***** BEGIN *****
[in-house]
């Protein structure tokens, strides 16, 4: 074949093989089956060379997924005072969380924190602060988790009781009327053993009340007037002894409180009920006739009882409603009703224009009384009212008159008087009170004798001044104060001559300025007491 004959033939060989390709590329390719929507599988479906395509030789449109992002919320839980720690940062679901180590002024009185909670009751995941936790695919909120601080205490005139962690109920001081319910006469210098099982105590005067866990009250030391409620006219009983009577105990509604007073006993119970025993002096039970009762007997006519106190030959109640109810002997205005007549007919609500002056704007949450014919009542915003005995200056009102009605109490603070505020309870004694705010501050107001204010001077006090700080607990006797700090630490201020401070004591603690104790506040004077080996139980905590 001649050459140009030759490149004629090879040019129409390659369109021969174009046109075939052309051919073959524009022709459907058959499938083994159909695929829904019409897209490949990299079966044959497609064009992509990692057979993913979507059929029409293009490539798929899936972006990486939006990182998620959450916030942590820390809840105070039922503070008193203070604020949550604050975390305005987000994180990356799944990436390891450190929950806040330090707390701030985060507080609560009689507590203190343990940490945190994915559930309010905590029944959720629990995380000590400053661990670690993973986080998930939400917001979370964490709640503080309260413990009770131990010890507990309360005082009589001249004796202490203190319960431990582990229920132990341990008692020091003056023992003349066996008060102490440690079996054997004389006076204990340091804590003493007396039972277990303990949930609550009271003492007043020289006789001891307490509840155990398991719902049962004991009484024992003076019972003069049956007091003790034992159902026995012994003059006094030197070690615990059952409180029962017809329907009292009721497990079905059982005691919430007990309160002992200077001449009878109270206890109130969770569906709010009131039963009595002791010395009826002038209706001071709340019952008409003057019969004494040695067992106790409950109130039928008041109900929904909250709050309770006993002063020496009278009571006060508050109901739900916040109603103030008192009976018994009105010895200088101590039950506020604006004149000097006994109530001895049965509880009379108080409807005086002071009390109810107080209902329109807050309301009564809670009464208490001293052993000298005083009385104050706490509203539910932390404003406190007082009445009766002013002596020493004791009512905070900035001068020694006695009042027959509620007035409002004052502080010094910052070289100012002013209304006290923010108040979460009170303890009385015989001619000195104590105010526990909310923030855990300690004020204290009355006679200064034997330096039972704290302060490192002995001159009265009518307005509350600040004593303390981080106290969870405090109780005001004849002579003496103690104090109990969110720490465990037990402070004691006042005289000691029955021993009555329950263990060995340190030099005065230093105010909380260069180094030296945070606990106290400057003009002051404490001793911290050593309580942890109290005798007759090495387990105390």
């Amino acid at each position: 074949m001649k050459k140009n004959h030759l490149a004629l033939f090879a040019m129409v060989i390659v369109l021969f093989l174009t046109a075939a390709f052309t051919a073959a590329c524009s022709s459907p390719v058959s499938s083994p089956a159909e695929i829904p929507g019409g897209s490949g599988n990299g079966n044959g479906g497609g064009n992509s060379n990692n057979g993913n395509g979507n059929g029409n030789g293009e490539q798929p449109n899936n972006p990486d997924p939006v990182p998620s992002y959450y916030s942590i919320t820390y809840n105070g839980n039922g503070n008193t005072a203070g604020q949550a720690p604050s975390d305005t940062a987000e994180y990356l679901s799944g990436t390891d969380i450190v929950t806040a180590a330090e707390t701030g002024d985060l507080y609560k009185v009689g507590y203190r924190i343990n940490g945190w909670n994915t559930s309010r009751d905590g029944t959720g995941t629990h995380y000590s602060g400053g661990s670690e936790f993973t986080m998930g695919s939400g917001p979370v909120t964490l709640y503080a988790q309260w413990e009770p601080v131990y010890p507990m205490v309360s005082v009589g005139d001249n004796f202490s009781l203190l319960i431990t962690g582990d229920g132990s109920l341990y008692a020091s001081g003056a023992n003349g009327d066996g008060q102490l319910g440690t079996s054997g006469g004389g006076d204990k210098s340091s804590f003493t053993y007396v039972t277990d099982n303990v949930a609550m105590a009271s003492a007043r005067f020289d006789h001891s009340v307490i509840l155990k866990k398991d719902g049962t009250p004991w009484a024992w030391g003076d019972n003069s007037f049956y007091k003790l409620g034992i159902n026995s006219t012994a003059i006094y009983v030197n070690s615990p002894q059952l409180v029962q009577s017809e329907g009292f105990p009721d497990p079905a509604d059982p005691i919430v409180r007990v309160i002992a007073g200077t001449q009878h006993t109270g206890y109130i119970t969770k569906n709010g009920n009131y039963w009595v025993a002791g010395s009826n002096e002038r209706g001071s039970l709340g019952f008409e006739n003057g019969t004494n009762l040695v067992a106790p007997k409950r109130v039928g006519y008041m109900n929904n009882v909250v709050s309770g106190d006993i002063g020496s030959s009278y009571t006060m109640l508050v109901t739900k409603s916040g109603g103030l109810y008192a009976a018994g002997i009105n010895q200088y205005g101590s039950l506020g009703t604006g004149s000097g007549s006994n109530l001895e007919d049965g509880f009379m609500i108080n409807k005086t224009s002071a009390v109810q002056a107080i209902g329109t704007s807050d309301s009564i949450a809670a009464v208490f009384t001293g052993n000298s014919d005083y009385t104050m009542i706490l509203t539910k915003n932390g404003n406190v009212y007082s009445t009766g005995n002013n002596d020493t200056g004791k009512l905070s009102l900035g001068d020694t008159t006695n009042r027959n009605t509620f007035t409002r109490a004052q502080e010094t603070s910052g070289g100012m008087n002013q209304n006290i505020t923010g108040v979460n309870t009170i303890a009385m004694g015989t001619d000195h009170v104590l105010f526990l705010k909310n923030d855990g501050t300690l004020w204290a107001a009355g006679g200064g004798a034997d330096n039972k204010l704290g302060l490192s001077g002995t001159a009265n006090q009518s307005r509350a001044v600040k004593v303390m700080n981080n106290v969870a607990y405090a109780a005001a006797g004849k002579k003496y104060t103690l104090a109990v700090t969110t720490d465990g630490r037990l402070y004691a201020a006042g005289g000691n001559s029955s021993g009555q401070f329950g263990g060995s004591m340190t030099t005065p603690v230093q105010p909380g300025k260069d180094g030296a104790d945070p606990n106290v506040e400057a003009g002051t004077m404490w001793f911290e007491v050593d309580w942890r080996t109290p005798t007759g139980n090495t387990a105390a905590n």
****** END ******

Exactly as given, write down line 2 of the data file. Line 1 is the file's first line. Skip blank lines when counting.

């Protein structure tokens, strides 16, 4: 074949093989089956060379997924005072969380924190602060988790009781009327053993009340007037002894409180009920006739009882409603009703224009009384009212008159008087009170004798001044104060001559300025007491 004959033939060989390709590329390719929507599988479906395509030789449109992002919320839980720690940062679901180590002024009185909670009751995941936790695919909120601080205490005139962690109920001081319910006469210098099982105590005067866990009250030391409620006219009983009577105990509604007073006993119970025993002096039970009762007997006519106190030959109640109810002997205005007549007919609500002056704007949450014919009542915003005995200056009102009605109490603070505020309870004694705010501050107001204010001077006090700080607990006797700090630490201020401070004591603690104790506040004077080996139980905590 001649050459140009030759490149004629090879040019129409390659369109021969174009046109075939052309051919073959524009022709459907058959499938083994159909695929829904019409897209490949990299079966044959497609064009992509990692057979993913979507059929029409293009490539798929899936972006990486939006990182998620959450916030942590820390809840105070039922503070008193203070604020949550604050975390305005987000994180990356799944990436390891450190929950806040330090707390701030985060507080609560009689507590203190343990940490945190994915559930309010905590029944959720629990995380000590400053661990670690993973986080998930939400917001979370964490709640503080309260413990009770131990010890507990309360005082009589001249004796202490203190319960431990582990229920132990341990008692020091003056023992003349066996008060102490440690079996054997004389006076204990340091804590003493007396039972277990303990949930609550009271003492007043020289006789001891307490509840155990398991719902049962004991009484024992003076019972003069049956007091003790034992159902026995012994003059006094030197070690615990059952409180029962017809329907009292009721497990079905059982005691919430007990309160002992200077001449009878109270206890109130969770569906709010009131039963009595002791010395009826002038209706001071709340019952008409003057019969004494040695067992106790409950109130039928008041109900929904909250709050309770006993002063020496009278009571006060508050109901739900916040109603103030008192009976018994009105010895200088101590039950506020604006004149000097006994109530001895049965509880009379108080409807005086002071009390109810107080209902329109807050309301009564809670009464208490001293052993000298005083009385104050706490509203539910932390404003406190007082009445009766002013002596020493004791009512905070900035001068020694006695009042027959509620007035409002004052502080010094910052070289100012002013209304006290923010108040979460009170303890009385015989001619000195104590105010526990909310923030855990300690004020204290009355006679200064034997330096039972704290302060490192002995001159009265009518307005509350600040004593303390981080106290969870405090109780005001004849002579003496103690104090109990969110720490465990037990402070004691006042005289000691029955021993009555329950263990060995340190030099005065230093105010909380260069180094030296945070606990106290400057003009002051404490001793911290050593309580942890109290005798007759090495387990105390």